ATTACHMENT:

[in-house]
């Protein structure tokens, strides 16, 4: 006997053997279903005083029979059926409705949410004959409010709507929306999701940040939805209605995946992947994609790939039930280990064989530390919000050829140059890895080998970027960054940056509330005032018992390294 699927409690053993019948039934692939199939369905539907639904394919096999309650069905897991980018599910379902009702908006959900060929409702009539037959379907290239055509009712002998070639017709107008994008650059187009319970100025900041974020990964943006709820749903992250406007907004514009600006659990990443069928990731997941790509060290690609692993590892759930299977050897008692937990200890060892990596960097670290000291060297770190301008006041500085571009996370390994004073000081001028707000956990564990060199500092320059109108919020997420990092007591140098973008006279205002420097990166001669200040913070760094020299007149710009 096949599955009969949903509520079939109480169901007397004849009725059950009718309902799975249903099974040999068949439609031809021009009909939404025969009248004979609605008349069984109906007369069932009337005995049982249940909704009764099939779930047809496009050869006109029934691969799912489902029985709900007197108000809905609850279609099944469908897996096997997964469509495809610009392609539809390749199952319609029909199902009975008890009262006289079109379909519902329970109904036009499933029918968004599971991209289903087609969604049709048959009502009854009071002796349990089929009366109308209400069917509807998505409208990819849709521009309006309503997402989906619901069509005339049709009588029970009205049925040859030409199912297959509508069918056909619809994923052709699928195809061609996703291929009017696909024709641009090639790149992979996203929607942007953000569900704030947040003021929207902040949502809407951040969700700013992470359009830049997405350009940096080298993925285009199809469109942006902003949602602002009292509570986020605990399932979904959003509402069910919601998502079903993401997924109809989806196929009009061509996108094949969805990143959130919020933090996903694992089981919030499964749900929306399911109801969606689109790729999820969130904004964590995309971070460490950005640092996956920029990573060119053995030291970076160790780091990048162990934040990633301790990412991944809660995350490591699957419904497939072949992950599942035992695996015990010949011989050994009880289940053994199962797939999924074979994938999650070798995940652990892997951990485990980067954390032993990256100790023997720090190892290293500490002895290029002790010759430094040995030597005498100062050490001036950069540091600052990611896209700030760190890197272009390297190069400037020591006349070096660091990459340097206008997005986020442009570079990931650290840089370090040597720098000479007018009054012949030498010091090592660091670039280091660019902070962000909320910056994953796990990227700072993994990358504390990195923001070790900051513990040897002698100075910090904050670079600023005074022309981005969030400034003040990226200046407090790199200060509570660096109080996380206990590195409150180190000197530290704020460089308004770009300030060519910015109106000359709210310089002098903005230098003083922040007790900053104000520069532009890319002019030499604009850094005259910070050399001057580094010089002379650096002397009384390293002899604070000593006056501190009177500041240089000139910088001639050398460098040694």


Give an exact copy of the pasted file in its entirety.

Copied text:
[in-house]
């Protein structure tokens, strides 16, 4: 006997053997279903005083029979059926409705949410004959409010709507929306999701940040939805209605995946992947994609790939039930280990064989530390919000050829140059890895080998970027960054940056509330005032018992390294 699927409690053993019948039934692939199939369905539907639904394919096999309650069905897991980018599910379902009702908006959900060929409702009539037959379907290239055509009712002998070639017709107008994008650059187009319970100025900041974020990964943006709820749903992250406007907004514009600006659990990443069928990731997941790509060290690609692993590892759930299977050897008692937990200890060892990596960097670290000291060297770190301008006041500085571009996370390994004073000081001028707000956990564990060199500092320059109108919020997420990092007591140098973008006279205002420097990166001669200040913070760094020299007149710009 096949599955009969949903509520079939109480169901007397004849009725059950009718309902799975249903099974040999068949439609031809021009009909939404025969009248004979609605008349069984109906007369069932009337005995049982249940909704009764099939779930047809496009050869006109029934691969799912489902029985709900007197108000809905609850279609099944469908897996096997997964469509495809610009392609539809390749199952319609029909199902009975008890009262006289079109379909519902329970109904036009499933029918968004599971991209289903087609969604049709048959009502009854009071002796349990089929009366109308209400069917509807998505409208990819849709521009309006309503997402989906619901069509005339049709009588029970009205049925040859030409199912297959509508069918056909619809994923052709699928195809061609996703291929009017696909024709641009090639790149992979996203929607942007953000569900704030947040003021929207902040949502809407951040969700700013992470359009830049997405350009940096080298993925285009199809469109942006902003949602602002009292509570986020605990399932979904959003509402069910919601998502079903993401997924109809989806196929009009061509996108094949969805990143959130919020933090996903694992089981919030499964749900929306399911109801969606689109790729999820969130904004964590995309971070460490950005640092996956920029990573060119053995030291970076160790780091990048162990934040990633301790990412991944809660995350490591699957419904497939072949992950599942035992695996015990010949011989050994009880289940053994199962797939999924074979994938999650070798995940652990892997951990485990980067954390032993990256100790023997720090190892290293500490002895290029002790010759430094040995030597005498100062050490001036950069540091600052990611896209700030760190890197272009390297190069400037020591006349070096660091990459340097206008997005986020442009570079990931650290840089370090040597720098000479007018009054012949030498010091090592660091670039280091660019902070962000909320910056994953796990990227700072993994990358504390990195923001070790900051513990040897002698100075910090904050670079600023005074022309981005969030400034003040990226200046407090790199200060509570660096109080996380206990590195409150180190000197530290704020460089308004770009300030060519910015109106000359709210310089002098903005230098003083922040007790900053104000520069532009890319002019030499604009850094005259910070050399001057580094010089002379650096002397009384390293002899604070000593006056501190009177500041240089000139910088001639050398460098040694």